Home | Lizards | The Natural History and Captive Care of the Mertens’ Water Monitor – Part 1

The Natural History and Captive Care of the Mertens’ Water Monitor – Part 1

Varanus mertensiHello, Frank Indiviglio here.  Many lizard-keepers find Mertens’ Monitors, Varanus mertensi, to possess an ideal mix of large and small monitor qualities.  While large enough to satisfy the desires of aspiring Crocodile Monitor keepers, they can be comfortable in sizable, but less than room-sized, enclosures.

Description

Mertens’ Water Monitor (not to be confused with the larger Water Monitor, V. salvator – please see photo) is the most thoroughly aquatic Varanid and has a number of specialized adaptations for life in the water.  The tail is laterally compressed (as in Crocodiles) to assist in swimming and the nostrils, which can be sealed during dives, are located high on the snout. 

Adults are olive or dark brown to black in color, with dark-edged cream or yellow spots; hatchlings are much brighter.  They average 3 feet in length, with some individuals approaching 4 feet.

Range

The range extends across tropical northern Australia (Northern Territory, Queensland, and coastal Western Australia) from just west of Cairns to the vicinity of Cape Leveque; it also inhabits several off-shore islands.

Habitat

Mertens’ Monitors live in rivers, canals, ponds and reservoirs.  They rarely stray far from water’s edge, but will forage on banks and in low brush.  Basking occurs on floating plants, logs or the shore.

Status

They are common in suitable habitat, but threatened by the introduced Marine Toad, Bufo marinus, which is expected to colonize up to 80% of their range in time (monitors consume toads and die as a result of their toxins.

Classified as Vulnerable by Australia and listed on Appendix II of CITES.

Reproduction

Males engage in ritual combat – rising up and wrestling – during the breeding season.  Females dig a burrow, which terminates in a leaf-lined chamber, for their eggs.

There is evidence that, at least in certain populations, gravid females migrate to small, temporary water bodies before nesting; perhaps this safeguards the young from Salt Water Crocodiles, Crocodylus porosus, and other river-dwelling predators that share its habitat.

Diet

Even by monitor standards, this species has wide tastes, with crabs and crayfish being especially favored (in my experience, this holds true in captivity also).  Other prey includes fishes, frogs, tadpoles, turtle eggs, snails, nestling birds, possums (please see photo), and invertebrates.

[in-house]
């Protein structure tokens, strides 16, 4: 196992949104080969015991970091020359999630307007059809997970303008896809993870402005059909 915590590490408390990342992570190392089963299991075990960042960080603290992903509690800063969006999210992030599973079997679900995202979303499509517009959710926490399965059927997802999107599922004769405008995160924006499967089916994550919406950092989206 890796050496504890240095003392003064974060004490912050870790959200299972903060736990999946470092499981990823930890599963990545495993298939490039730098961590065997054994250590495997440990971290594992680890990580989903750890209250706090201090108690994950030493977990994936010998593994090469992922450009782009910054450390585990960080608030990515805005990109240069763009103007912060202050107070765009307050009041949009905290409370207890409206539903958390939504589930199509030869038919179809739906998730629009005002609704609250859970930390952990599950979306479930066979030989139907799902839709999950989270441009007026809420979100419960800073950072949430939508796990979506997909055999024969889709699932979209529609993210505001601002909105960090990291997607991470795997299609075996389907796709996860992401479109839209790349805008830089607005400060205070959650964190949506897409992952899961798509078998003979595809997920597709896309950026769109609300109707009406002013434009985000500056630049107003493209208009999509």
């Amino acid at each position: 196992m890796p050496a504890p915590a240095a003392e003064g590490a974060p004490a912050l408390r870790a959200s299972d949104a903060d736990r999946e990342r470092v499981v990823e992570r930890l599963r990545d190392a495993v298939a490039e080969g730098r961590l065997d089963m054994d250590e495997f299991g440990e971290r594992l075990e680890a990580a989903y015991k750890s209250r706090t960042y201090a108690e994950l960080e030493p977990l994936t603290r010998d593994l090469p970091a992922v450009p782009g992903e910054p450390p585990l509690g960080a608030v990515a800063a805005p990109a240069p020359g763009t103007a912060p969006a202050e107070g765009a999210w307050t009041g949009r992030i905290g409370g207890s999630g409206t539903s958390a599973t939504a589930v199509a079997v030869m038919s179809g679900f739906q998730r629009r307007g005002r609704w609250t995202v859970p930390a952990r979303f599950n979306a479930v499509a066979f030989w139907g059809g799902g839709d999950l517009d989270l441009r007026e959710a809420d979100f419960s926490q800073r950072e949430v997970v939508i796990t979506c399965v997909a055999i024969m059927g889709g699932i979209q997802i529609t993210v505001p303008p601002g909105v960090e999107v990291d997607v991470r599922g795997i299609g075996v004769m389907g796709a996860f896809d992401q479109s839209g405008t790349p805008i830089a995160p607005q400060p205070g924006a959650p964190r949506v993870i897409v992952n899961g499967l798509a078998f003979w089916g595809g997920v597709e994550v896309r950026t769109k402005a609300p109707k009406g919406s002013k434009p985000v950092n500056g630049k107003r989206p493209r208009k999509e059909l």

Mertens’ Monitors regularly consume carrion, and have been observed foraging in dumps – discarded sausages are reportedly savored with enthusiasm!  In more natural surroundings, they use their tails to concentrate small fishes when hunting in the shallows.

Miscellaneous

This species was named after eminent Russian-born herpetologist Robert Mertens (1894-1975) of Germany’s Seckenberg Museum.

One of Mertens’ Monitor’s adaptations to an aquatic existence is the ability to remain active at low (62F) temperatures.  It has been described as “crocodilian” in behavior, sunning on river banks and retreating to water when disturbed.  Much of its food is caught in water, but it hunts equally well on land.

Monitor Diversity

Varanus mertensi

Seventy three species of monitor lizards (family Varanidae, genus Varanus) range across Asia, Africa and Australia.  Although generally associated with warm climates, the Desert Monitor, V. griseus, may be found as far north as Kazakhstan.  They reach their greatest diversity in Australia, where over two-thirds of the world’s species are found. Australian monitors fill ecological roles held elsewhere by predatory birds and mammals.

On to captive care next time…until then, please write in with your questions and comments. 

 

Thanks,

Frank Indiviglio

Further Reading

Australian government report on Mertens’ Monitor conservation  

Video of captive Water Monitor hunting  

The Crocodile Monitor: Legend and Reality  

Varanus mertensi at Washington Zoo image referenced from wikipedia and originally posted by Jarekt

Varanus mertensi image referenced from wikipedia and originally posted by Zoharby

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About Frank Indiviglio

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Being born with a deep interest in animals might seem unfortunate for a native Bronxite , but my family encouraged my interest and the menagerie that sprung from it. Jobs with pet stores and importers had me caring for a fantastic assortment of reptiles and amphibians. After a detour as a lawyer, I was hired as a Bronx Zoo animal keeper and was soon caring for gharials, goliath frogs, king cobras and everything in-between. Research has taken me in pursuit of anacondas, Orinoco crocodiles and other animals in locales ranging from Venezuela’s llanos to Tortuguero’s beaches. Now, after 20+ years with the Bronx Zoo, I am a consultant for several zoos and museums. I have spent time in Japan, and often exchange ideas with zoologists there. I have written books on salamanders, geckos and other “herps”, discussed reptile-keeping on television and presented papers at conferences. A Master’s Degree in biology has led to teaching opportunities. My work puts me in contact with thousands of hobbyists keeping an array of pets. Without fail, I have learned much from them and hope, dear readers, that you will be generous in sharing your thoughts on this blog and web site. For a complete biography of my experience click here.
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